Air & SpaceScience

NASA To Test Flying Saucer In Hawaii

NASA’s saucer-shaped craft could hold the key to Mans ticket to Mars

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Kauai, Hawaii – Hawaiian residents will get the best view of NASA’s saucer-shaped craft this Wednesday as a test flights of a huge balloon carrying the disc-like Low-Density Supersonic Decelerator. Tuesdays flight was scrubbed due to unfavorable ocean conditions, but Wednesday is looking promising.

Scientists will be studying how the craft splashes down, so weather conditions need to be appropriate so that recovery teams can retrieve the LDSD’s data.

The balloon carrying the saucer-shaped craft will rise to a height of 120,000 feet above Earth before the crafts rockets ignite, testing out a 100ft wide supersonic parachute.

In response to people questioning whether or not they will be able to view the experiment, a live video feed will be recorded by all four pioneering saucer-shaped craft cameras. Project manager Mark Adler at NASA’s Jet Propulsion Laboratory, said:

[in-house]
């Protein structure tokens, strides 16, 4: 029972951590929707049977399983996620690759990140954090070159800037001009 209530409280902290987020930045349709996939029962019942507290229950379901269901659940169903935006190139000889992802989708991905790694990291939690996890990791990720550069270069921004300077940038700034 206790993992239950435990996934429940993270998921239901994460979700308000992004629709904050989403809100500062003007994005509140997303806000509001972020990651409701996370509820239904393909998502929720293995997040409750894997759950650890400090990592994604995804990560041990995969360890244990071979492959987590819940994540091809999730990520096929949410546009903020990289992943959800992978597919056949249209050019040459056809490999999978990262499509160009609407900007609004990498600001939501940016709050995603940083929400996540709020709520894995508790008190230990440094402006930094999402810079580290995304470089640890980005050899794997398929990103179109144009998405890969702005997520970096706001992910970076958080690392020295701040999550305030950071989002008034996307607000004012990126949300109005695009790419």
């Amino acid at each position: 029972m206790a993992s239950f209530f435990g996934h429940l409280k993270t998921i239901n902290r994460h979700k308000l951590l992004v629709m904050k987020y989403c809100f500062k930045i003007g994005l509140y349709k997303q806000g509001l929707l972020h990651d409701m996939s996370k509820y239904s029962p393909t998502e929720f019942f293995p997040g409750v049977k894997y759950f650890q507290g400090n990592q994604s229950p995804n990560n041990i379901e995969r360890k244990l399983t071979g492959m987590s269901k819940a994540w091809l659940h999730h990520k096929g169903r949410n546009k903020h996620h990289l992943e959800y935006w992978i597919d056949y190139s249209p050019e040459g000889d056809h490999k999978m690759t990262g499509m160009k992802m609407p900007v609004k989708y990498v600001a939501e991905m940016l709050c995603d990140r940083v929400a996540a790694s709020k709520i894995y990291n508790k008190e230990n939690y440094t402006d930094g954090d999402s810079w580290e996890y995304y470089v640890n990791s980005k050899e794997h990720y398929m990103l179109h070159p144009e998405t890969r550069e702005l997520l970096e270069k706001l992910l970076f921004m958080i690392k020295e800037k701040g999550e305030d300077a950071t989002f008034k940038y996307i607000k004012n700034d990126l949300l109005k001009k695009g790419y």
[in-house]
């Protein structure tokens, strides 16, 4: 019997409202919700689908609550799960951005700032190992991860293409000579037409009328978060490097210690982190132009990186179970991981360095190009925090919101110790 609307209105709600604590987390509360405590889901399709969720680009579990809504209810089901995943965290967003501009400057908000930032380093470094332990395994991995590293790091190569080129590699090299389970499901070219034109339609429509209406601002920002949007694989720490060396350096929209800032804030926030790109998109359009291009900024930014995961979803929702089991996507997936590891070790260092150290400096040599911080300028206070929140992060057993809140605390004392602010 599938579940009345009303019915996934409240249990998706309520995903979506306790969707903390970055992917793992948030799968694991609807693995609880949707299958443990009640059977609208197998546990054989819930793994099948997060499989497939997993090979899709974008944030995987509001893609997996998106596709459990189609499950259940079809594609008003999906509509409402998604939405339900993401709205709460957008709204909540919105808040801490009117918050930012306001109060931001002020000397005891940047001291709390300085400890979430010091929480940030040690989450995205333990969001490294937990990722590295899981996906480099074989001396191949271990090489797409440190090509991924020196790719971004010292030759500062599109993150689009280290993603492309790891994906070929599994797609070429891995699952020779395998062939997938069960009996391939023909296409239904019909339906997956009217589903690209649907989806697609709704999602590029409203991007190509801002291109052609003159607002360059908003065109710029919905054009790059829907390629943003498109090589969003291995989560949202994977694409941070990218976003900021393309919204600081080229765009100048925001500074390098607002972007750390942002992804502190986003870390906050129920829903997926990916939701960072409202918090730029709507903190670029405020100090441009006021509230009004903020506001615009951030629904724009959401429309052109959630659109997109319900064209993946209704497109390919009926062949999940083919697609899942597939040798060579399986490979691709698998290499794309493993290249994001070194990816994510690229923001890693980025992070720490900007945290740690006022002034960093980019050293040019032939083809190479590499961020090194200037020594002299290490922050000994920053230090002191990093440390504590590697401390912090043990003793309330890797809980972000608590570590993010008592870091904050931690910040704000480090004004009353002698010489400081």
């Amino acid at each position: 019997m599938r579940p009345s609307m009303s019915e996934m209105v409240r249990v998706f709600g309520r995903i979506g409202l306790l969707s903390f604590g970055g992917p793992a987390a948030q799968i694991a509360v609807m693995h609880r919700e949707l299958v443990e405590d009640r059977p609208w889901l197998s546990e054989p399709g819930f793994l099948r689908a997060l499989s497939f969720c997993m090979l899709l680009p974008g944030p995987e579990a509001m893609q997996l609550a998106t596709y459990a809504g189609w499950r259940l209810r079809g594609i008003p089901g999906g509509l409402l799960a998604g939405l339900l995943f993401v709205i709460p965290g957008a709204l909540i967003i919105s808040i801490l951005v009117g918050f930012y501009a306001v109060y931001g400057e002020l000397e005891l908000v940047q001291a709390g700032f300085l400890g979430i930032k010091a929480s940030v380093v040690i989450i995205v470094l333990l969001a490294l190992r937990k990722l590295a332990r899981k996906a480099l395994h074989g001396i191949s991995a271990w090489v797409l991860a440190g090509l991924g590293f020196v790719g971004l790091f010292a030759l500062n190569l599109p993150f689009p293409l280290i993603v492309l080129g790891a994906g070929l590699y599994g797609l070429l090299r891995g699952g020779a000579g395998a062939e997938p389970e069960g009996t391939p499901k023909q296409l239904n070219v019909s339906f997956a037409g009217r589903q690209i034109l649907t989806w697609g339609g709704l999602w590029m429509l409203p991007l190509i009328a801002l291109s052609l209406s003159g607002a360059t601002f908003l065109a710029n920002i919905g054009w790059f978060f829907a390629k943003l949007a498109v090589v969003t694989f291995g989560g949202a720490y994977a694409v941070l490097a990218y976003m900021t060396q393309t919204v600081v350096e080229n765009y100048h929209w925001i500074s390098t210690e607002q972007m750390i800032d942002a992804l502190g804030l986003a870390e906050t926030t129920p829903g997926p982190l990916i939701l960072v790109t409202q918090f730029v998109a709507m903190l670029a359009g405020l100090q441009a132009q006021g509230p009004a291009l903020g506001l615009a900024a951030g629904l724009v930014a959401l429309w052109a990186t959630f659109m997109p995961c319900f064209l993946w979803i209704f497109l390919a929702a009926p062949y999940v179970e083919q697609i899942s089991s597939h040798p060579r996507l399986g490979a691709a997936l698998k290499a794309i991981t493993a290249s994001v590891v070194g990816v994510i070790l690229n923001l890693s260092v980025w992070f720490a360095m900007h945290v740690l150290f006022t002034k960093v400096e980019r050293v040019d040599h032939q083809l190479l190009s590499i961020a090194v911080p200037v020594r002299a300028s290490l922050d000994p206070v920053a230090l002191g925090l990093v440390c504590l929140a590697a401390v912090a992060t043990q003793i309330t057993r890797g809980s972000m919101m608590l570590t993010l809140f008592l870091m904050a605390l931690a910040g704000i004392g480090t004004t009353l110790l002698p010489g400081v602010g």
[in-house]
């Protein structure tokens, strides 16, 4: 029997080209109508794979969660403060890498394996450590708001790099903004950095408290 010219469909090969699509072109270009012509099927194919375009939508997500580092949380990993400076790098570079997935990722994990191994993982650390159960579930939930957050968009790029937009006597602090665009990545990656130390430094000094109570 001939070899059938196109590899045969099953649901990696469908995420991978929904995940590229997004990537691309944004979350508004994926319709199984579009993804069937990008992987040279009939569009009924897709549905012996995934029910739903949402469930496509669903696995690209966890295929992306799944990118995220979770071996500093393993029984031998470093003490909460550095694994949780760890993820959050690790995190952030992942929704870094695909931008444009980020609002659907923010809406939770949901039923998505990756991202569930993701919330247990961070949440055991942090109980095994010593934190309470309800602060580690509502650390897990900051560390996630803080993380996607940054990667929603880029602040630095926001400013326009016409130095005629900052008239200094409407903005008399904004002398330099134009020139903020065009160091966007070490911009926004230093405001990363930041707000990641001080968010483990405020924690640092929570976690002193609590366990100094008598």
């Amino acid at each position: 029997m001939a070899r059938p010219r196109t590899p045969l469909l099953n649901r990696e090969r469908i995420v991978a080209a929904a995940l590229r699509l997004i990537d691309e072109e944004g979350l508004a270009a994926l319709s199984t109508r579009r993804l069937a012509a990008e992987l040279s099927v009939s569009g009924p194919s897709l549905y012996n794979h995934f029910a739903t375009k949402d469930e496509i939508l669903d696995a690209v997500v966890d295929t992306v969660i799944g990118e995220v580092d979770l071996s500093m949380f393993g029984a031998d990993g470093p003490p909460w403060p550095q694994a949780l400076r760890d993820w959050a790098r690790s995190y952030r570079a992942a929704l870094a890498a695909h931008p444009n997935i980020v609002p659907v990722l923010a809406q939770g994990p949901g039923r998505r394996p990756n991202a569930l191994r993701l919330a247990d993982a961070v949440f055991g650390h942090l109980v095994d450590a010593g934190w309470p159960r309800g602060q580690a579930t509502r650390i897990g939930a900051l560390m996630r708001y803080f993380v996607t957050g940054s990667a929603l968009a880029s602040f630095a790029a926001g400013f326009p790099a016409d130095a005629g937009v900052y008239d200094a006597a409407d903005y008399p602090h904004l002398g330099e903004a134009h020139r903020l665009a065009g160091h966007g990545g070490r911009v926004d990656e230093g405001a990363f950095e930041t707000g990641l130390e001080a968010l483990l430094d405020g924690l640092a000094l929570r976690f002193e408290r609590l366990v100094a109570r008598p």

You get to see all the same video I do, at the same time I do

This is not the first test flight the LDSD has made. It was tested last year from the U.S. Navy’s Pacific Missile Range facility in Kauai, Hawaii. Scientists and technicians had to go back to the drawing board on the parachute when it didn’t inflate as expected. NASA came up with a new design called the Supersonic Ringsail parachute and is the largest supersonic parachute ever tested for use on Mars.

The use of the “flying saucer” shape is not meant to freak out locals and freak out conspiracy theorists. That shape could be what holds the key to the flights success.

A report from NASA’s site was quoted as saying:

As NASA plans ambitious robotic science missions to Mars, laying the groundwork for even more complex human expeditions to come, the spacecraft needed to land safely on the Red Planet’s surface will become larger and heavier in order to accommodate explorers’ extended stays on the Martian surface.

It will be another year before the third LDSD test flight is scheduled, so NASA hopes all goes well with tomorrows test flight and landing.

NASA’s ‘Flying Saucer’ Low-Density Supersonic Decelerator Takes Flight from Hawaii in 2014

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